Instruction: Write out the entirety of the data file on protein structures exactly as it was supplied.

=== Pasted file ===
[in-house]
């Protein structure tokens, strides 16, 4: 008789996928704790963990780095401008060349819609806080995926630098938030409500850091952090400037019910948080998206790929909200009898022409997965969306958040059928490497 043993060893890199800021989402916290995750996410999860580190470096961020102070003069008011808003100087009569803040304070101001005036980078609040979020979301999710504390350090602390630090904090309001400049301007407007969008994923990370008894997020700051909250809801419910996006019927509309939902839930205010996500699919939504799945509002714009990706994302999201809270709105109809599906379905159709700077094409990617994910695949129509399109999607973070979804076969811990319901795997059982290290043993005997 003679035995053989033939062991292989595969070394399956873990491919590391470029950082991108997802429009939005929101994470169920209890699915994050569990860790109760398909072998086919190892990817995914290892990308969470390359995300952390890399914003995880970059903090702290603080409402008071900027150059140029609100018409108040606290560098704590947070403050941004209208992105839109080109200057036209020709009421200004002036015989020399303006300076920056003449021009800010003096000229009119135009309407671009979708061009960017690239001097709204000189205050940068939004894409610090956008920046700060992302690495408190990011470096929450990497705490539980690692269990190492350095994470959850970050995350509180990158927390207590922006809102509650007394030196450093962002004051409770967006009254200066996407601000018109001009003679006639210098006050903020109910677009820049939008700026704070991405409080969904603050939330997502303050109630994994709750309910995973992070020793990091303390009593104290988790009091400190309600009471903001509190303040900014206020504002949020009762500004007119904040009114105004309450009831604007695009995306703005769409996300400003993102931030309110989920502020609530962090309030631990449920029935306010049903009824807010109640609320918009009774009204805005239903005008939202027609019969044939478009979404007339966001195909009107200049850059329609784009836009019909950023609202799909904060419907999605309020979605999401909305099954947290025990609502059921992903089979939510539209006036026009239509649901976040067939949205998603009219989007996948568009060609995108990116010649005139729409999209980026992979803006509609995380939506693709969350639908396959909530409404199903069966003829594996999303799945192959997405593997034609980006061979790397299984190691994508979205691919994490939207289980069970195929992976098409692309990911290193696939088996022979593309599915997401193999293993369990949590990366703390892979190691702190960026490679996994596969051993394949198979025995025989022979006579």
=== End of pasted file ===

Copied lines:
[in-house]
């Protein structure tokens, strides 16, 4: 008789996928704790963990780095401008060349819609806080995926630098938030409500850091952090400037019910948080998206790929909200009898022409997965969306958040059928490497 043993060893890199800021989402916290995750996410999860580190470096961020102070003069008011808003100087009569803040304070101001005036980078609040979020979301999710504390350090602390630090904090309001400049301007407007969008994923990370008894997020700051909250809801419910996006019927509309939902839930205010996500699919939504799945509002714009990706994302999201809270709105109809599906379905159709700077094409990617994910695949129509399109999607973070979804076969811990319901795997059982290290043993005997 003679035995053989033939062991292989595969070394399956873990491919590391470029950082991108997802429009939005929101994470169920209890699915994050569990860790109760398909072998086919190892990817995914290892990308969470390359995300952390890399914003995880970059903090702290603080409402008071900027150059140029609100018409108040606290560098704590947070403050941004209208992105839109080109200057036209020709009421200004002036015989020399303006300076920056003449021009800010003096000229009119135009309407671009979708061009960017690239001097709204000189205050940068939004894409610090956008920046700060992302690495408190990011470096929450990497705490539980690692269990190492350095994470959850970050995350509180990158927390207590922006809102509650007394030196450093962002004051409770967006009254200066996407601000018109001009003679006639210098006050903020109910677009820049939008700026704070991405409080969904603050939330997502303050109630994994709750309910995973992070020793990091303390009593104290988790009091400190309600009471903001509190303040900014206020504002949020009762500004007119904040009114105004309450009831604007695009995306703005769409996300400003993102931030309110989920502020609530962090309030631990449920029935306010049903009824807010109640609320918009009774009204805005239903005008939202027609019969044939478009979404007339966001195909009107200049850059329609784009836009019909950023609202799909904060419907999605309020979605999401909305099954947290025990609502059921992903089979939510539209006036026009239509649901976040067939949205998603009219989007996948568009060609995108990116010649005139729409999209980026992979803006509609995380939506693709969350639908396959909530409404199903069966003829594996999303799945192959997405593997034609980006061979790397299984190691994508979205691919994490939207289980069970195929992976098409692309990911290193696939088996022979593309599915997401193999293993369990949590990366703390892979190691702190960026490679996994596969051993394949198979025995025989022979006579």